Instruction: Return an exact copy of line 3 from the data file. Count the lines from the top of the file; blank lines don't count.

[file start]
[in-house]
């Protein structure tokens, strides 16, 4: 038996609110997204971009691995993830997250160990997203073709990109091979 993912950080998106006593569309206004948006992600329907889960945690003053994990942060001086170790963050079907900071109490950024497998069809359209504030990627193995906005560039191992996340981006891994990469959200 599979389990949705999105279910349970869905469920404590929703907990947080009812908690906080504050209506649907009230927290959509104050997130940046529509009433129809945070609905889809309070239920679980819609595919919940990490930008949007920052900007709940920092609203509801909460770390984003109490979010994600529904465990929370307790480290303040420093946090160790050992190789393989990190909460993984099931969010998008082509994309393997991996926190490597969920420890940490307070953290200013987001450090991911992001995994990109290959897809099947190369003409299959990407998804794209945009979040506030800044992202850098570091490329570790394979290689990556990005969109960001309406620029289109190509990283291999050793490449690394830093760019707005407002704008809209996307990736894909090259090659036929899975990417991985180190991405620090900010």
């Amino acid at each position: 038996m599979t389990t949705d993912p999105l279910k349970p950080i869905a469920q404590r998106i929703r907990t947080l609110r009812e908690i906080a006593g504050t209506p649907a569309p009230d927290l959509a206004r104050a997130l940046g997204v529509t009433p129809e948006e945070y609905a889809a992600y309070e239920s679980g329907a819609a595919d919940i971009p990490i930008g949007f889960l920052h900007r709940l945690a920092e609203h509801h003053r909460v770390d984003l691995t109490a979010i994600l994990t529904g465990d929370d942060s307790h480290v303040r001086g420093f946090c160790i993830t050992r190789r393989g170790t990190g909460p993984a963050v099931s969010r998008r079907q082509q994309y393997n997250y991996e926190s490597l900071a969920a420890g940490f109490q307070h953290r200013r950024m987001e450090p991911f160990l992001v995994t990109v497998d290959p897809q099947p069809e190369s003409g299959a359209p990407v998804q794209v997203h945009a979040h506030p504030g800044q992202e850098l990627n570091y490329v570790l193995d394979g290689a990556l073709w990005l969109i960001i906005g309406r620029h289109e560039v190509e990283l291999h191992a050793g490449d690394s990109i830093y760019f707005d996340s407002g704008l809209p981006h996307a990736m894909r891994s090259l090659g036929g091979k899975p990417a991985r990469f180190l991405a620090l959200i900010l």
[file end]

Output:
């Amino acid at each position: 038996m599979t389990t949705d993912p999105l279910k349970p950080i869905a469920q404590r998106i929703r907990t947080l609110r009812e908690i906080a006593g504050t209506p649907a569309p009230d927290l959509a206004r104050a997130l940046g997204v529509t009433p129809e948006e945070y609905a889809a992600y309070e239920s679980g329907a819609a595919d919940i971009p990490i930008g949007f889960l920052h900007r709940l945690a920092e609203h509801h003053r909460v770390d984003l691995t109490a979010i994600l994990t529904g465990d929370d942060s307790h480290v303040r001086g420093f946090c160790i993830t050992r190789r393989g170790t990190g909460p993984a963050v099931s969010r998008r079907q082509q994309y393997n997250y991996e926190s490597l900071a969920a420890g940490f109490q307070h953290r200013r950024m987001e450090p991911f160990l992001v995994t990109v497998d290959p897809q099947p069809e190369s003409g299959a359209p990407v998804q794209v997203h945009a979040h506030p504030g800044q992202e850098l990627n570091y490329v570790l193995d394979g290689a990556l073709w990005l969109i960001i906005g309406r620029h289109e560039v190509e990283l291999h191992a050793g490449d690394s990109i830093y760019f707005d996340s407002g704008l809209p981006h996307a990736m894909r891994s090259l090659g036929g091979k899975p990417a991985r990469f180190l991405a620090l959200i900010l």